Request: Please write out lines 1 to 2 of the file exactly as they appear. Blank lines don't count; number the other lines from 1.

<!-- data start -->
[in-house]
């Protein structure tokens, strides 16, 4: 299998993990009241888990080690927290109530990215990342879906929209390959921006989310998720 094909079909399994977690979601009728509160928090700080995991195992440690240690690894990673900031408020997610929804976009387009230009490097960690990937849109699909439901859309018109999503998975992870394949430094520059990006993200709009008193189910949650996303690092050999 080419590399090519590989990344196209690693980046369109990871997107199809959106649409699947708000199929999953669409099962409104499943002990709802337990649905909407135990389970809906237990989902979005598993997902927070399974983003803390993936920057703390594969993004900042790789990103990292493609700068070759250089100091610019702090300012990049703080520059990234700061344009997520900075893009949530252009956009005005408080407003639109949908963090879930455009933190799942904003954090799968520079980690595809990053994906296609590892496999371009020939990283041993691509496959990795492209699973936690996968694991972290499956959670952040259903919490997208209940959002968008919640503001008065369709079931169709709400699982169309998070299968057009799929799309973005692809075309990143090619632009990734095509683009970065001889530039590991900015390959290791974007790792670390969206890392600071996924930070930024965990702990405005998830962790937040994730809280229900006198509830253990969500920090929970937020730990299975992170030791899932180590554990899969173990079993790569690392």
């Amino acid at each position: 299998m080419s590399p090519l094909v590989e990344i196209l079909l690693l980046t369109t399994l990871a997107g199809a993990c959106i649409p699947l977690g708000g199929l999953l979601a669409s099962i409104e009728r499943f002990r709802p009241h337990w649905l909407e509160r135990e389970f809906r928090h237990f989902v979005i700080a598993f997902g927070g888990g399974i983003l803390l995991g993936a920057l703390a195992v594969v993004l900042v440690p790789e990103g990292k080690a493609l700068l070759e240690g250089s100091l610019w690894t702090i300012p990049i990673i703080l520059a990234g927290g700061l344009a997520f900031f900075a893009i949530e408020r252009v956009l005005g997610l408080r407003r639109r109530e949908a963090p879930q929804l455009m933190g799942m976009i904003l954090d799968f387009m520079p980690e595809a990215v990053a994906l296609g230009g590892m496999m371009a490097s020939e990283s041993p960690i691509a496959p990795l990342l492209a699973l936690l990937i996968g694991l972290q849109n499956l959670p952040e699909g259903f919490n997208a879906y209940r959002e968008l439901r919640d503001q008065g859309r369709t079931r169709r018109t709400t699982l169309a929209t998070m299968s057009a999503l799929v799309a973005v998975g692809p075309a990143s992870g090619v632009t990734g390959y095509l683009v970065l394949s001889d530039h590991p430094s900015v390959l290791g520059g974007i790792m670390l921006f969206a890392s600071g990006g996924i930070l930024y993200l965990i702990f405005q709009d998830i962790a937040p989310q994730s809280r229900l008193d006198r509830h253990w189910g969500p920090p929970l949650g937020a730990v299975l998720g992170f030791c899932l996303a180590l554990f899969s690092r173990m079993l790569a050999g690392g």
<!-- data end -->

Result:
[in-house]
């Protein structure tokens, strides 16, 4: 299998993990009241888990080690927290109530990215990342879906929209390959921006989310998720 094909079909399994977690979601009728509160928090700080995991195992440690240690690894990673900031408020997610929804976009387009230009490097960690990937849109699909439901859309018109999503998975992870394949430094520059990006993200709009008193189910949650996303690092050999 080419590399090519590989990344196209690693980046369109990871997107199809959106649409699947708000199929999953669409099962409104499943002990709802337990649905909407135990389970809906237990989902979005598993997902927070399974983003803390993936920057703390594969993004900042790789990103990292493609700068070759250089100091610019702090300012990049703080520059990234700061344009997520900075893009949530252009956009005005408080407003639109949908963090879930455009933190799942904003954090799968520079980690595809990053994906296609590892496999371009020939990283041993691509496959990795492209699973936690996968694991972290499956959670952040259903919490997208209940959002968008919640503001008065369709079931169709709400699982169309998070299968057009799929799309973005692809075309990143090619632009990734095509683009970065001889530039590991900015390959290791974007790792670390969206890392600071996924930070930024965990702990405005998830962790937040994730809280229900006198509830253990969500920090929970937020730990299975992170030791899932180590554990899969173990079993790569690392």